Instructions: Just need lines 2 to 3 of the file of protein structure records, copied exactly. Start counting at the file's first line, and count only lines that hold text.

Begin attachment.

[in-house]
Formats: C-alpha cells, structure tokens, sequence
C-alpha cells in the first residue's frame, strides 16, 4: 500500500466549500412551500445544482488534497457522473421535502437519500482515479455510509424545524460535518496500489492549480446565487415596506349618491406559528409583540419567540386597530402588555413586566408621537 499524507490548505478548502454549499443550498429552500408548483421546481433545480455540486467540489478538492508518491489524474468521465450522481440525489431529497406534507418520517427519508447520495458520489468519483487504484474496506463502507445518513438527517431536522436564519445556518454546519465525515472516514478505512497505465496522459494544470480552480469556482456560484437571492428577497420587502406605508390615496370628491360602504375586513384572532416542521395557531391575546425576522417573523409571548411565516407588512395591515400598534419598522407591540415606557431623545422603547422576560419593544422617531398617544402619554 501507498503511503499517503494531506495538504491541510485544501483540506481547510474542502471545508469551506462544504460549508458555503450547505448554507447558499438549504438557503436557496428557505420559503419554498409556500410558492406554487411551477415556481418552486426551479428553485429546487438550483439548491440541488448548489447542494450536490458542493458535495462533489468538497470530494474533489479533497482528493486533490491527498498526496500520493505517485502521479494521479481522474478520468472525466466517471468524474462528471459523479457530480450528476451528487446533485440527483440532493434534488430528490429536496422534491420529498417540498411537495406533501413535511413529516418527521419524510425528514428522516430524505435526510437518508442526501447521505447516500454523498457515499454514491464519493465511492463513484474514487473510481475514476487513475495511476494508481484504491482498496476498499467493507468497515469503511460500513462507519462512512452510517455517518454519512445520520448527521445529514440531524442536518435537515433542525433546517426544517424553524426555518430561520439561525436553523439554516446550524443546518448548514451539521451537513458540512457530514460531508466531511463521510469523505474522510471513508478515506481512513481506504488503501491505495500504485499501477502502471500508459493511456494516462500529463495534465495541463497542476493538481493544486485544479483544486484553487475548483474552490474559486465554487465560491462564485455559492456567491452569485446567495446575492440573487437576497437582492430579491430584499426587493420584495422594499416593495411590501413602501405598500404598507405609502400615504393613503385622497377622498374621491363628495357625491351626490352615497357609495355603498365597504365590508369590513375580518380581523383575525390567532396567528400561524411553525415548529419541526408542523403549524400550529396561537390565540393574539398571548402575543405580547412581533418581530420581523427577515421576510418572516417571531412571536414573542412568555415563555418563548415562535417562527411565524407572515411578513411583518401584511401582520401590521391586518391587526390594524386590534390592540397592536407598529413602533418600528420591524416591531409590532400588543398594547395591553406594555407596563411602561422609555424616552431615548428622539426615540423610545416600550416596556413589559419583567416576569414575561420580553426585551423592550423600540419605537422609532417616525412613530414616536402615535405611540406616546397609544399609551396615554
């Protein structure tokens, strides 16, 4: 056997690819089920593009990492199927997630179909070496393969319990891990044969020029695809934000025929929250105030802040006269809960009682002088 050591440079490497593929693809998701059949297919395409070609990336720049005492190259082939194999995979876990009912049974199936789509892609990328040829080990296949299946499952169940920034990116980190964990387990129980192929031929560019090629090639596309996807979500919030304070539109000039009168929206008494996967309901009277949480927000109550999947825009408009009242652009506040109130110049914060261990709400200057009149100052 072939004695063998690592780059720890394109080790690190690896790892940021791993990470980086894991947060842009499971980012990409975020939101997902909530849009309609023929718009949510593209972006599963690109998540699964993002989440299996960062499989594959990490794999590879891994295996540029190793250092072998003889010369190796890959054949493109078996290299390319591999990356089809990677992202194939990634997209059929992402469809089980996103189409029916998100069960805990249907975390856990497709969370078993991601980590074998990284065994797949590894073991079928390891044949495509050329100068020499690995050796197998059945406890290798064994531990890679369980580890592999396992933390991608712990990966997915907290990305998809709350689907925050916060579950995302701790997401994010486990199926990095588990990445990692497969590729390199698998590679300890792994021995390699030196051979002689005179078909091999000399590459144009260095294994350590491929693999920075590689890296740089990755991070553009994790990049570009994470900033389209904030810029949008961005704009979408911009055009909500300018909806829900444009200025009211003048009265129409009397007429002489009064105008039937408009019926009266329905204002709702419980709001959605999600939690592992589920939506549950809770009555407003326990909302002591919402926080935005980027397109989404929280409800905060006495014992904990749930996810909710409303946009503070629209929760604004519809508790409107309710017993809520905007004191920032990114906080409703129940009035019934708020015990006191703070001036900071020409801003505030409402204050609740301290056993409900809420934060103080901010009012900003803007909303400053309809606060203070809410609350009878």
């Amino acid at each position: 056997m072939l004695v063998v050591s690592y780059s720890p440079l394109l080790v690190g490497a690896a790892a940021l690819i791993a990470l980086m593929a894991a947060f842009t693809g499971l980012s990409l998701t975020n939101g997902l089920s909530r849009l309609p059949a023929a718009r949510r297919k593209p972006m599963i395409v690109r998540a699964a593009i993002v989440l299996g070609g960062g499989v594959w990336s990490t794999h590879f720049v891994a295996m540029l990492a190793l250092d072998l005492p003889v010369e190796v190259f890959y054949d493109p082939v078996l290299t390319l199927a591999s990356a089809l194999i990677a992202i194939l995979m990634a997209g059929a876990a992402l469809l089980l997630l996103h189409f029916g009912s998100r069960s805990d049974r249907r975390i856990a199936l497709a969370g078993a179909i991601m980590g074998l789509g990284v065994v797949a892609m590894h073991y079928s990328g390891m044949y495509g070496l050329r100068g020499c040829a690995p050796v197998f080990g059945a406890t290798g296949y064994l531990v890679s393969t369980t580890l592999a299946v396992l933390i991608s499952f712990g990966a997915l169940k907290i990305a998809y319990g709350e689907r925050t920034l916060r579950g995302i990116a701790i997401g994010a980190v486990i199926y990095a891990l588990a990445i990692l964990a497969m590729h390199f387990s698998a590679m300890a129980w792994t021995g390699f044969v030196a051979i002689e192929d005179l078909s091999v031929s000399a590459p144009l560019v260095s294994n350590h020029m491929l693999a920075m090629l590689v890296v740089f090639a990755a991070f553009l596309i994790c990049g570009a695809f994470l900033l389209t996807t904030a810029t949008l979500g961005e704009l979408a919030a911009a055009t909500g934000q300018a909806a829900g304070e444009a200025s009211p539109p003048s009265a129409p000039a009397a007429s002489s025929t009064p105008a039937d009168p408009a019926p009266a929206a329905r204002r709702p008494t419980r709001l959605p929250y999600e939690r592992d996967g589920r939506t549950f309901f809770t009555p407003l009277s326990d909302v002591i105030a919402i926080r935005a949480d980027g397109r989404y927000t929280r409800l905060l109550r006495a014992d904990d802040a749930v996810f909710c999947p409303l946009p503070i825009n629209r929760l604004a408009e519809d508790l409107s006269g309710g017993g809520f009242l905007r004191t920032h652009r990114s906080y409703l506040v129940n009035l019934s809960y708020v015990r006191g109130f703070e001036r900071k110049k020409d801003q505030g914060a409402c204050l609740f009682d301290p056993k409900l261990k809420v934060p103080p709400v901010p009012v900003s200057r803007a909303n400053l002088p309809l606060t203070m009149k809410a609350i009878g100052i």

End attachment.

Formats: C-alpha cells, structure tokens, sequence
C-alpha cells in the first residue's frame, strides 16, 4: 500500500466549500412551500445544482488534497457522473421535502437519500482515479455510509424545524460535518496500489492549480446565487415596506349618491406559528409583540419567540386597530402588555413586566408621537 499524507490548505478548502454549499443550498429552500408548483421546481433545480455540486467540489478538492508518491489524474468521465450522481440525489431529497406534507418520517427519508447520495458520489468519483487504484474496506463502507445518513438527517431536522436564519445556518454546519465525515472516514478505512497505465496522459494544470480552480469556482456560484437571492428577497420587502406605508390615496370628491360602504375586513384572532416542521395557531391575546425576522417573523409571548411565516407588512395591515400598534419598522407591540415606557431623545422603547422576560419593544422617531398617544402619554 501507498503511503499517503494531506495538504491541510485544501483540506481547510474542502471545508469551506462544504460549508458555503450547505448554507447558499438549504438557503436557496428557505420559503419554498409556500410558492406554487411551477415556481418552486426551479428553485429546487438550483439548491440541488448548489447542494450536490458542493458535495462533489468538497470530494474533489479533497482528493486533490491527498498526496500520493505517485502521479494521479481522474478520468472525466466517471468524474462528471459523479457530480450528476451528487446533485440527483440532493434534488430528490429536496422534491420529498417540498411537495406533501413535511413529516418527521419524510425528514428522516430524505435526510437518508442526501447521505447516500454523498457515499454514491464519493465511492463513484474514487473510481475514476487513475495511476494508481484504491482498496476498499467493507468497515469503511460500513462507519462512512452510517455517518454519512445520520448527521445529514440531524442536518435537515433542525433546517426544517424553524426555518430561520439561525436553523439554516446550524443546518448548514451539521451537513458540512457530514460531508466531511463521510469523505474522510471513508478515506481512513481506504488503501491505495500504485499501477502502471500508459493511456494516462500529463495534465495541463497542476493538481493544486485544479483544486484553487475548483474552490474559486465554487465560491462564485455559492456567491452569485446567495446575492440573487437576497437582492430579491430584499426587493420584495422594499416593495411590501413602501405598500404598507405609502400615504393613503385622497377622498374621491363628495357625491351626490352615497357609495355603498365597504365590508369590513375580518380581523383575525390567532396567528400561524411553525415548529419541526408542523403549524400550529396561537390565540393574539398571548402575543405580547412581533418581530420581523427577515421576510418572516417571531412571536414573542412568555415563555418563548415562535417562527411565524407572515411578513411583518401584511401582520401590521391586518391587526390594524386590534390592540397592536407598529413602533418600528420591524416591531409590532400588543398594547395591553406594555407596563411602561422609555424616552431615548428622539426615540423610545416600550416596556413589559419583567416576569414575561420580553426585551423592550423600540419605537422609532417616525412613530414616536402615535405611540406616546397609544399609551396615554